Oluwakemi Amodu

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Oluwakemi Amodu (29) is a PhD student at Faculty of Nursing at the University of Alberta (Canada) who expects to graduate in 2021. 

Oluwakemi  is from Nigeria and has worked as a nurse in a mother and child health care clinic in rural Nigeria, where she encountered the critical maternal health conditions of refugee women displaced by the terrorist group, Boko Haram. This dramatic experience led her to conduct deeper research on this issue and focus her thesis on  ‘Advocacy for reproductive rights and health of refugee women displaced by Boko Haram crisis in northern Nigeria’. She also has research experience in reproductive rights and women’s maternal health in Africa for international organizations.

In terms of her career plans, Oluwakemi is aiming to work as a professor at the University of Ibadan in the field of female reproductive rights and advocate for improved access to reproductive healthcare and human rights protection for women displaced by Boko Haram and women in the northern region of Nigeria.

Olukwakemi won first place at the University of Alberta’s 3-Minute Thesis Competition (2016), where she presented the findings of her master’s thesis on “Obstetric Fistula Policy in Nigeria” to a non-specialist audience.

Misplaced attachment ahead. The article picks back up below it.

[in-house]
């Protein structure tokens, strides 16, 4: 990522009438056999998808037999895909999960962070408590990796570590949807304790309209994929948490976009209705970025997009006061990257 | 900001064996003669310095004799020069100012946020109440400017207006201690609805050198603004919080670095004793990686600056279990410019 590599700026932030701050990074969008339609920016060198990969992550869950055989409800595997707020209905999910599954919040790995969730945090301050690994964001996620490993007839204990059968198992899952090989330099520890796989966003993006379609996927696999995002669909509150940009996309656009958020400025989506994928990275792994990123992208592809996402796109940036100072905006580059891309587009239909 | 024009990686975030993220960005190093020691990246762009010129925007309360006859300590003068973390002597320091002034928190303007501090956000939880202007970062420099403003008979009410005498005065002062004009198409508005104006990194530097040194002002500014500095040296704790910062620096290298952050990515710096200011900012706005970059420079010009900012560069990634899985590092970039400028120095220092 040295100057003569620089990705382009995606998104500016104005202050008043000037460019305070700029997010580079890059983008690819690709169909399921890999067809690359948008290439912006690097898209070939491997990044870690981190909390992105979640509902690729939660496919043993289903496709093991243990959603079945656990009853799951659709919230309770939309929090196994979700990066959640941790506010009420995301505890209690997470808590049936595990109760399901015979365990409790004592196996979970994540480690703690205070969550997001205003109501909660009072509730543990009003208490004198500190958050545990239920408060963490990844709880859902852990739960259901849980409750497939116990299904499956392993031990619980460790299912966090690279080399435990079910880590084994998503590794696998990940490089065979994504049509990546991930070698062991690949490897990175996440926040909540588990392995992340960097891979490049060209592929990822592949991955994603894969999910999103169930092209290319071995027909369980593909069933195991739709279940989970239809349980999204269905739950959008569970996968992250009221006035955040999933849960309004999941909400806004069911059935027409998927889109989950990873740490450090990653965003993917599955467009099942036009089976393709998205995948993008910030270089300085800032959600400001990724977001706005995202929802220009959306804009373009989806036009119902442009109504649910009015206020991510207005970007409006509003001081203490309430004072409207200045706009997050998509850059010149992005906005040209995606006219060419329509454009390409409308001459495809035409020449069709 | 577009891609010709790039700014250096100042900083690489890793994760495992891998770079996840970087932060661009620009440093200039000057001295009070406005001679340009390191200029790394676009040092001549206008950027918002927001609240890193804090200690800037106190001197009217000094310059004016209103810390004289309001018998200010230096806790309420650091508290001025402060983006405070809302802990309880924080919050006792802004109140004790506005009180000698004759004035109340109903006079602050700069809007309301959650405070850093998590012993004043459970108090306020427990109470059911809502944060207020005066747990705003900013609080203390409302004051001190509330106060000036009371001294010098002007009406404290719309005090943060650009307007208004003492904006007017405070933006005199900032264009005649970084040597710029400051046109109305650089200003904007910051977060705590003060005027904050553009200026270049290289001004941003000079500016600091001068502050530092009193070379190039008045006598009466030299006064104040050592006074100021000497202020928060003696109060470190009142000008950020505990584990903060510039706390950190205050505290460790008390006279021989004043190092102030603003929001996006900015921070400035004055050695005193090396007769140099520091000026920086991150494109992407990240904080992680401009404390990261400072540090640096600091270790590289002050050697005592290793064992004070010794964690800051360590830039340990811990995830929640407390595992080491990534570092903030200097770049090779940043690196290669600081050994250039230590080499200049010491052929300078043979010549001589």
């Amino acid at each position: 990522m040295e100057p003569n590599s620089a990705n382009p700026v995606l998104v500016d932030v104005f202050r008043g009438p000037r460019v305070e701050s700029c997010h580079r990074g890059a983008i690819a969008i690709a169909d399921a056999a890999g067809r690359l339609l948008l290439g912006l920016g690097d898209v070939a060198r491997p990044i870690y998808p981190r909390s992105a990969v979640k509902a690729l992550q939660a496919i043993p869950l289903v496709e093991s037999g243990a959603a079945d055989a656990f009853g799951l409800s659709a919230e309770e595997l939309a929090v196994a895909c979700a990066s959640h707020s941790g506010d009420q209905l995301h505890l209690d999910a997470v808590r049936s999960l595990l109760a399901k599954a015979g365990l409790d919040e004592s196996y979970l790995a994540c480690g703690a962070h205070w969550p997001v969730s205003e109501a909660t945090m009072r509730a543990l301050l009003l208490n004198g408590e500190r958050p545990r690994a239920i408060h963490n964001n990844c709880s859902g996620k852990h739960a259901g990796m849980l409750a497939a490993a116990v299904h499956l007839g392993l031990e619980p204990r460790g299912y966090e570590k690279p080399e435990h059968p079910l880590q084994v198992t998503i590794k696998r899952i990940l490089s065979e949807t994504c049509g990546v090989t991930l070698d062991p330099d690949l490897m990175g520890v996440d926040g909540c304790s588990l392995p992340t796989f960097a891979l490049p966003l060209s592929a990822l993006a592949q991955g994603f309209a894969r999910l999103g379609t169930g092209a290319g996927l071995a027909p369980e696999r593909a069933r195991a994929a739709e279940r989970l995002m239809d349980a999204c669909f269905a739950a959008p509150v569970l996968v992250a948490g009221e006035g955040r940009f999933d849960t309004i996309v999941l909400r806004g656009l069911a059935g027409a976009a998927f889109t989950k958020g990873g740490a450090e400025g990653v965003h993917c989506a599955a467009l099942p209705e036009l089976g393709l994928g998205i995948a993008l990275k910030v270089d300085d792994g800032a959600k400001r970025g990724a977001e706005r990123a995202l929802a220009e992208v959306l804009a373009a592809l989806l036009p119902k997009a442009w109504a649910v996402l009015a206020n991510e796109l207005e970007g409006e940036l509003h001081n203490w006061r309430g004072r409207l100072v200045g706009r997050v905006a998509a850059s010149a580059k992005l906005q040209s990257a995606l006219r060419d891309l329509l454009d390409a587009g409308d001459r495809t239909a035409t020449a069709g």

Elizabeth Onyenefu Obekpa


Elizabeth Onyenefu is a 32 year-old Nigerian woman studying for a PhD degree at the Department of Health Promotion and Behavioral Sciences of the University of Texas-Houston.

Elizabeth became a pharmacist at the age of 23 and developed an interest in Sexual and Reproductive Health Education and decided to study public health in a developed country. She enrolled in the Public Health master’s program at the University of Leeds (UK) since this program focuses on promoting gender equality; improving health outcomes for women and children; and addressing health disparities in low and middle-income countries. 

Following graduation, Elizabeth worked with Caritas Nigeria, a non-profit organization that offers services for the poor, as a Monitoring and Evaluation Officer and served as the Activity Manager for its Adolescent HIV Care and Treatment Program. While working there, she realized that there is a huge need to prevent HIV negative women and adolescents from HIV/STIs and unplanned pregnancies. 

She decided to pursue a doctorate degree in public health, believing that a PhD will help her successfully develop and implement reproductive health evidence-based interventions to improve the sexual and reproductive health of Nigerian women and girls, through education, skills-building, and changing socio-cultural norms and gender roles.

For her PhD thesis, Elizabeth aims to culturally adapt the ‘It’s Your Game… Keep It Real (IYG)’ program in Nigeria to prevent teen pregnancies and HIV/STI in middle school youth, specifically to adolescent girls and to assess the usability and feasibility of the adapted intervention.

Elizabeth expects to graduate in 2022 and upon completion of her studies,  plans to return to her former place of work, Caritas Nigeria, which is interested in promoting adolescent sexual and reproductive health across Nigeria. She hopes to lead the establishment of an Adolescent Sexual and Reproductive Health Unit there in partnership with the Ministries of Health and Education to implement the adapted  IYG program.